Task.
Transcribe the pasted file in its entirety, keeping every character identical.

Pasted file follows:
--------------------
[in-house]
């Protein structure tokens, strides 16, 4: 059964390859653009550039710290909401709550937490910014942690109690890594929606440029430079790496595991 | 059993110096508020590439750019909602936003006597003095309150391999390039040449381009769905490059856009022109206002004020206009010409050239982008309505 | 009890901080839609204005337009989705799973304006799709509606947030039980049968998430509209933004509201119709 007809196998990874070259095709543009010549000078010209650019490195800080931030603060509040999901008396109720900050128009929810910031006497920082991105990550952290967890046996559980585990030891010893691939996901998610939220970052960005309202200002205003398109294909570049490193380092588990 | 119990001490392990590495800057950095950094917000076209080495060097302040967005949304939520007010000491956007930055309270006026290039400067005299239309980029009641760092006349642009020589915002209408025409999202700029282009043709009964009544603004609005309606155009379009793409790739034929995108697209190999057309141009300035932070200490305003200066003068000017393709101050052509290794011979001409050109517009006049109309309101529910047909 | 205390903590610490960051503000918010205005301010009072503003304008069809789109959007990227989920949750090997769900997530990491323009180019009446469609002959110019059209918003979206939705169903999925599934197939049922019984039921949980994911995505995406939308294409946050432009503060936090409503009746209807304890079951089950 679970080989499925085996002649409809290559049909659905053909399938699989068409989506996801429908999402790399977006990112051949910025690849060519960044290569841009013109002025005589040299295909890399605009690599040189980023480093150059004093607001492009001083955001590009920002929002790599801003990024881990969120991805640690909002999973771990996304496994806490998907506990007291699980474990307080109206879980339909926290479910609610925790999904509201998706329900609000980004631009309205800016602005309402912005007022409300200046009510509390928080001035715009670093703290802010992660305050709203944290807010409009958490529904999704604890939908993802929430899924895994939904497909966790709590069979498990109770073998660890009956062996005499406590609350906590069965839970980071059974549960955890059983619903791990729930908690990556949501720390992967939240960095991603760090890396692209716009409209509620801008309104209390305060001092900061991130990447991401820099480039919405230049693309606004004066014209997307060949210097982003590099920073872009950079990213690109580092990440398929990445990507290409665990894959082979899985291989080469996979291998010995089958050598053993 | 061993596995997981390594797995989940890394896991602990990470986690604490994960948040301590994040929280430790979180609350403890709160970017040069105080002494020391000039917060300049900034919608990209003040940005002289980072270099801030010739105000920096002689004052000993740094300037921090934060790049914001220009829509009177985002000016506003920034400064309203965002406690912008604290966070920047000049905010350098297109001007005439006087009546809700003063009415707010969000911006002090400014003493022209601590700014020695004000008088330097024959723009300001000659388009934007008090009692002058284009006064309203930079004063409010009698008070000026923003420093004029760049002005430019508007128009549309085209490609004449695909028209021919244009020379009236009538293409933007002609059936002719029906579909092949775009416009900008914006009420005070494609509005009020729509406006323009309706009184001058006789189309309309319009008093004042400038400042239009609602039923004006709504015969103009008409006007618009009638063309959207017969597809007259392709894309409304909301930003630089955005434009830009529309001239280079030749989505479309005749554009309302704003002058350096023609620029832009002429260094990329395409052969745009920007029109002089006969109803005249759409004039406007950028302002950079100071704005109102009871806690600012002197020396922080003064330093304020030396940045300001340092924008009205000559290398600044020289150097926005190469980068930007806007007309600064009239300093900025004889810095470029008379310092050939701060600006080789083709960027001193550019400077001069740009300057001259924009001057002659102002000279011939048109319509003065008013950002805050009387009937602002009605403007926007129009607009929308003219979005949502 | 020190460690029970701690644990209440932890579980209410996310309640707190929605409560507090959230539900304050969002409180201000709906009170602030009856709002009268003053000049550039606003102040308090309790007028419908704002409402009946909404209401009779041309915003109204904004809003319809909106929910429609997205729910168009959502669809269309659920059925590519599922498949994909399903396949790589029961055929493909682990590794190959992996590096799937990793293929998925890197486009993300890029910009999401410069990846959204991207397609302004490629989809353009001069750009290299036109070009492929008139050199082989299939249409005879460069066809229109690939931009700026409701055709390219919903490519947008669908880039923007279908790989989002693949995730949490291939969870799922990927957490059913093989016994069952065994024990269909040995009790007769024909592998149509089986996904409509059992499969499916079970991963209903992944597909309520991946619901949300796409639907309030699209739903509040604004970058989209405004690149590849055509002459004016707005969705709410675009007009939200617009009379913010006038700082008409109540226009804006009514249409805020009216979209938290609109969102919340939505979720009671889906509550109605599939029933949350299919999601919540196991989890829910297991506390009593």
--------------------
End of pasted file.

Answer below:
[in-house]
């Protein structure tokens, strides 16, 4: 059964390859653009550039710290909401709550937490910014942690109690890594929606440029430079790496595991 | 059993110096508020590439750019909602936003006597003095309150391999390039040449381009769905490059856009022109206002004020206009010409050239982008309505 | 009890901080839609204005337009989705799973304006799709509606947030039980049968998430509209933004509201119709 007809196998990874070259095709543009010549000078010209650019490195800080931030603060509040999901008396109720900050128009929810910031006497920082991105990550952290967890046996559980585990030891010893691939996901998610939220970052960005309202200002205003398109294909570049490193380092588990 | 119990001490392990590495800057950095950094917000076209080495060097302040967005949304939520007010000491956007930055309270006026290039400067005299239309980029009641760092006349642009020589915002209408025409999202700029282009043709009964009544603004609005309606155009379009793409790739034929995108697209190999057309141009300035932070200490305003200066003068000017393709101050052509290794011979001409050109517009006049109309309101529910047909 | 205390903590610490960051503000918010205005301010009072503003304008069809789109959007990227989920949750090997769900997530990491323009180019009446469609002959110019059209918003979206939705169903999925599934197939049922019984039921949980994911995505995406939308294409946050432009503060936090409503009746209807304890079951089950 679970080989499925085996002649409809290559049909659905053909399938699989068409989506996801429908999402790399977006990112051949910025690849060519960044290569841009013109002025005589040299295909890399605009690599040189980023480093150059004093607001492009001083955001590009920002929002790599801003990024881990969120991805640690909002999973771990996304496994806490998907506990007291699980474990307080109206879980339909926290479910609610925790999904509201998706329900609000980004631009309205800016602005309402912005007022409300200046009510509390928080001035715009670093703290802010992660305050709203944290807010409009958490529904999704604890939908993802929430899924895994939904497909966790709590069979498990109770073998660890009956062996005499406590609350906590069965839970980071059974549960955890059983619903791990729930908690990556949501720390992967939240960095991603760090890396692209716009409209509620801008309104209390305060001092900061991130990447991401820099480039919405230049693309606004004066014209997307060949210097982003590099920073872009950079990213690109580092990440398929990445990507290409665990894959082979899985291989080469996979291998010995089958050598053993 | 061993596995997981390594797995989940890394896991602990990470986690604490994960948040301590994040929280430790979180609350403890709160970017040069105080002494020391000039917060300049900034919608990209003040940005002289980072270099801030010739105000920096002689004052000993740094300037921090934060790049914001220009829509009177985002000016506003920034400064309203965002406690912008604290966070920047000049905010350098297109001007005439006087009546809700003063009415707010969000911006002090400014003493022209601590700014020695004000008088330097024959723009300001000659388009934007008090009692002058284009006064309203930079004063409010009698008070000026923003420093004029760049002005430019508007128009549309085209490609004449695909028209021919244009020379009236009538293409933007002609059936002719029906579909092949775009416009900008914006009420005070494609509005009020729509406006323009309706009184001058006789189309309309319009008093004042400038400042239009609602039923004006709504015969103009008409006007618009009638063309959207017969597809007259392709894309409304909301930003630089955005434009830009529309001239280079030749989505479309005749554009309302704003002058350096023609620029832009002429260094990329395409052969745009920007029109002089006969109803005249759409004039406007950028302002950079100071704005109102009871806690600012002197020396922080003064330093304020030396940045300001340092924008009205000559290398600044020289150097926005190469980068930007806007007309600064009239300093900025004889810095470029008379310092050939701060600006080789083709960027001193550019400077001069740009300057001259924009001057002659102002000279011939048109319509003065008013950002805050009387009937602002009605403007926007129009607009929308003219979005949502 | 020190460690029970701690644990209440932890579980209410996310309640707190929605409560507090959230539900304050969002409180201000709906009170602030009856709002009268003053000049550039606003102040308090309790007028419908704002409402009946909404209401009779041309915003109204904004809003319809909106929910429609997205729910168009959502669809269309659920059925590519599922498949994909399903396949790589029961055929493909682990590794190959992996590096799937990793293929998925890197486009993300890029910009999401410069990846959204991207397609302004490629989809353009001069750009290299036109070009492929008139050199082989299939249409005879460069066809229109690939931009700026409701055709390219919903490519947008669908880039923007279908790989989002693949995730949490291939969870799922990927957490059913093989016994069952065994024990269909040995009790007769024909592998149509089986996904409509059992499969499916079970991963209903992944597909309520991946619901949300796409639907309030699209739903509040604004970058989209405004690149590849055509002459004016707005969705709410675009007009939200617009009379913010006038700082008409109540226009804006009514249409805020009216979209938290609109969102919340939505979720009671889906509550109605599939029933949350299919999601919540196991989890829910297991506390009593």